Cytotoxicity Studies of Fijianolide (a.k.a. Laulimalide) Acetylated Derivatives Against Pancreatic Cancer Cell lines to Investigate New Paths For Therapeutic Development
Opioid receptors belong to the large superfamily of seven transmembrane-spanning (7TM) G protein-coupled receptors (GPCRs). As a class, GPCRs are of fundamental physiological importance mediating the actions of the majority of known neurotransmitters and hormones. The Mu (µ), Delta (δ) and Kappa (MOR, DOR, KOR) opioid receptors are particularly intriguing members of this receptor family as they are the targets involved in many neurobiological diseases such as addiction, pain, stress, anxiety, and depression. To date few marine natural products have been investigated for their neurobiological activities.1 One noteworthy example involves ziconotide (1) from the cone snail Conus magnus.2 Compound 1 was the first marine natural product approved by the FDA and is used for the treatment of pain, marketed under the trade name Prialt® (2004).3 More recently Hamman reported that aaptamine (2) is the first marine natural product to show in vivo anti-depressant activity, however no mechanism of action was proposed.1,4 During a separate collaborative screening project we profiled 96 sponge-derived extracts and discovered that demethyl–aaptamine (3) and demethyl (oxy)–aaptamine (4) were selective DOR agonists using an LC-MS based library of an active methanolic extract coll. no. 92553 FM as shown in Fig. 1. We speculated that the in vivo activity for 2 could thus be linked to the DOR target and to test this hypothesis we conducted the following experiments below.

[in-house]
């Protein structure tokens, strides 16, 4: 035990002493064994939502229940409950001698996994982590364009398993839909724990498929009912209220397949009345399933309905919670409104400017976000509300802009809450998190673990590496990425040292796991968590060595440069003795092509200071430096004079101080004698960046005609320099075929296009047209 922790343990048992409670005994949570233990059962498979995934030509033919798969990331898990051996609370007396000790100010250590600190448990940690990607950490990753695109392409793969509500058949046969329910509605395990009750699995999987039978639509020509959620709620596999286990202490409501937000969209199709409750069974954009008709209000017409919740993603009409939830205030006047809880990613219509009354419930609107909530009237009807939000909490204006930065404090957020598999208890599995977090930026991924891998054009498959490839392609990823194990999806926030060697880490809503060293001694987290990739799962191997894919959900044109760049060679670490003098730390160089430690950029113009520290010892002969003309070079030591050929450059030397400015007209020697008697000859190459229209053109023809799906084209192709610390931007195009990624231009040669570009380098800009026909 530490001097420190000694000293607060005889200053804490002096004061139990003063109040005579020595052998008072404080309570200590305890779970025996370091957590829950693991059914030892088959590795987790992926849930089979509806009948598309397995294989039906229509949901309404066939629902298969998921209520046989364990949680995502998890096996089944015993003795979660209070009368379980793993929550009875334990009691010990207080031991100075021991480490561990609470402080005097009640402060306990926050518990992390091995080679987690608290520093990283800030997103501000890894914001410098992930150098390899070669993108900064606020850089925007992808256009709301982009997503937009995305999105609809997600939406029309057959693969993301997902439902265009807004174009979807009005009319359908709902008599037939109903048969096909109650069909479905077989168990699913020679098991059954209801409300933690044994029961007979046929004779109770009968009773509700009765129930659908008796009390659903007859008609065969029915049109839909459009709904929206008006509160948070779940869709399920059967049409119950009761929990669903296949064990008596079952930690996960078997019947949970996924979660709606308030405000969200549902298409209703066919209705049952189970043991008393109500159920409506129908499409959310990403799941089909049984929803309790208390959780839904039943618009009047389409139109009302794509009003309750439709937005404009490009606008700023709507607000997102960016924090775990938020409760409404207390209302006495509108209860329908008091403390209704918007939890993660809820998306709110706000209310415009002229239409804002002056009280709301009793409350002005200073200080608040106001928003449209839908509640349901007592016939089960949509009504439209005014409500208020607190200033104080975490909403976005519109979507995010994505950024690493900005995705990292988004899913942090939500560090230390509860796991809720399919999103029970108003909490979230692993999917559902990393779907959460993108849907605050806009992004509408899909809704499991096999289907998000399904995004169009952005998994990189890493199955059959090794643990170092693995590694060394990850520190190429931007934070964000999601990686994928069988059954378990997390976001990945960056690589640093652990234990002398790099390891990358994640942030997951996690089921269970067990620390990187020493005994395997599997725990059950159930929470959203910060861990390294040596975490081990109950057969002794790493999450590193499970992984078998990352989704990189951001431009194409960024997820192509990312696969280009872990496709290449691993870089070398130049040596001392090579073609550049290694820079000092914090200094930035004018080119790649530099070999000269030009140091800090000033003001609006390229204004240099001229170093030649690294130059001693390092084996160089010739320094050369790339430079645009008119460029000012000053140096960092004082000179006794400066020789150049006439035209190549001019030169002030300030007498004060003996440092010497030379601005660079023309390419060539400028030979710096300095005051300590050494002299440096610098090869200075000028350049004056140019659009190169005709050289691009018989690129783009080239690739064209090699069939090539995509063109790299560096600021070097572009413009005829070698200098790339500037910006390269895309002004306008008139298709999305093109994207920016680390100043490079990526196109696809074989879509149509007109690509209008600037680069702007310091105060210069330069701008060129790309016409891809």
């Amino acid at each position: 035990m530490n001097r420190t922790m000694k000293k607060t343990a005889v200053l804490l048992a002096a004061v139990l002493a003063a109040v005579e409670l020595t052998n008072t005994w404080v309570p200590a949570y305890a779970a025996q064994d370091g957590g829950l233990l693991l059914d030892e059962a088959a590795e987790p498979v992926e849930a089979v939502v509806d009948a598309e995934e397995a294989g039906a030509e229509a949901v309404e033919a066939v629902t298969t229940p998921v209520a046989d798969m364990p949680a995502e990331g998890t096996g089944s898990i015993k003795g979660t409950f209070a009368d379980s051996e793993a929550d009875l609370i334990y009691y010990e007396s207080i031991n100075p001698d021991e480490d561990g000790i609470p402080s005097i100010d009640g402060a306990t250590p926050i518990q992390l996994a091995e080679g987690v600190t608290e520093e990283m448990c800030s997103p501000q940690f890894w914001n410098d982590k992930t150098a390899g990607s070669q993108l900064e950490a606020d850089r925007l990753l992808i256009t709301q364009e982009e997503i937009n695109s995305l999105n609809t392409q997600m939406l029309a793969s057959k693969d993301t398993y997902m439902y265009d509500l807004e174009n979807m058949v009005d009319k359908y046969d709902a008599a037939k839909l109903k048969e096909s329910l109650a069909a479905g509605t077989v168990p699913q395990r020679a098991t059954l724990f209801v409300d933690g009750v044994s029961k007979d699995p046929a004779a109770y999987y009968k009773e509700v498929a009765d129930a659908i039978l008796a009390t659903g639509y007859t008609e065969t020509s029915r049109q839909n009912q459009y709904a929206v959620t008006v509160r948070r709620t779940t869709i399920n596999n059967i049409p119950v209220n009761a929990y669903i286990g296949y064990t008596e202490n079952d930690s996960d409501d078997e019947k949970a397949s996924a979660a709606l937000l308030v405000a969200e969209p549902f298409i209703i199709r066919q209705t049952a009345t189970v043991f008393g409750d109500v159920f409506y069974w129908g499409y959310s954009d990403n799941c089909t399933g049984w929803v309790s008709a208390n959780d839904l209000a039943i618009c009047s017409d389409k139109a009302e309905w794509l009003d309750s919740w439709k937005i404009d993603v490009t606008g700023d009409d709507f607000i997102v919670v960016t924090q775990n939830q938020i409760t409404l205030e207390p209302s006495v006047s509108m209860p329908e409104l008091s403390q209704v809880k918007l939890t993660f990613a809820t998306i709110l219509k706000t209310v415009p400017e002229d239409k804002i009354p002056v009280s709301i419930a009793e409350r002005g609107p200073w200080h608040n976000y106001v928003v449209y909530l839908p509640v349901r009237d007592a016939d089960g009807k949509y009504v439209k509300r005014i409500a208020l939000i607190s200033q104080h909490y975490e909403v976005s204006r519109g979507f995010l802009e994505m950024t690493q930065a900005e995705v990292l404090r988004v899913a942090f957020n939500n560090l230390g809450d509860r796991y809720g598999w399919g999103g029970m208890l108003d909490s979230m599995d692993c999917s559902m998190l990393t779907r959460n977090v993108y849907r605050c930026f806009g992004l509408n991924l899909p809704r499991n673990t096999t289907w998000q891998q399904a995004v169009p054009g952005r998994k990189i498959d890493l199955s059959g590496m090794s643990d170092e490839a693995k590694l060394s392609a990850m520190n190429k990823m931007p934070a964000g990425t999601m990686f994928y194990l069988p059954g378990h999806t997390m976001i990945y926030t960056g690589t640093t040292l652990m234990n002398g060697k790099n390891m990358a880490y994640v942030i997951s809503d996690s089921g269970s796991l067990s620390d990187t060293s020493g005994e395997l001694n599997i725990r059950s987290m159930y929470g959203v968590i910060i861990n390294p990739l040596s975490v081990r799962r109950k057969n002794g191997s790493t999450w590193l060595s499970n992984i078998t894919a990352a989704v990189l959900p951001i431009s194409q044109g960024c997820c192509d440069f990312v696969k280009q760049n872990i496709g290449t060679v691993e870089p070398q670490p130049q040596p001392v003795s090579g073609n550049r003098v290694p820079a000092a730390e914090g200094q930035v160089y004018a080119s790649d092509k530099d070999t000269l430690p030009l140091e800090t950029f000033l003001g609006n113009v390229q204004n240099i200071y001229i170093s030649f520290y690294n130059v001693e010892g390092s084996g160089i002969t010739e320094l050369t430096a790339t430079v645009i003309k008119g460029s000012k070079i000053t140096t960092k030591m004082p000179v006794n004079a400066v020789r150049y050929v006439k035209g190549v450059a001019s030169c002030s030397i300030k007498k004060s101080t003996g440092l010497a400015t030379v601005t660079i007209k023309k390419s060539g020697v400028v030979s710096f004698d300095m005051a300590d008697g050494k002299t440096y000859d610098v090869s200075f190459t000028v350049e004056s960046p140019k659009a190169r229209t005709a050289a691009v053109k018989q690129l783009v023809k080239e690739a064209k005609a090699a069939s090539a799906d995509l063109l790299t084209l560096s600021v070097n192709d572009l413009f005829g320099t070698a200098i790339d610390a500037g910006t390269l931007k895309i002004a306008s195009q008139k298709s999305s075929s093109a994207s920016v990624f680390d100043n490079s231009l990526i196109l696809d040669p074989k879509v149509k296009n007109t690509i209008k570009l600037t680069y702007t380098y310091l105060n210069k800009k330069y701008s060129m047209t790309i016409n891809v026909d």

Natural Sciences and Mathematics
Tyler Johnson, Ph.D.
American Society of Pharmacognosy Conference
Johnson, Tyler A.; Coppage, David; McIntosh, Nicole L.; Cook, Colon V.; Valeriote, Frederick A.; and Crews, Phillip, "Cytotoxicity Studies of Fijianolide (a.k.a. Laulimalide) Acetylated Derivatives Against Pancreatic Cancer Cell lines to Investigate New Paths For Therapeutic Development" (2015). Student Research Posters. 69.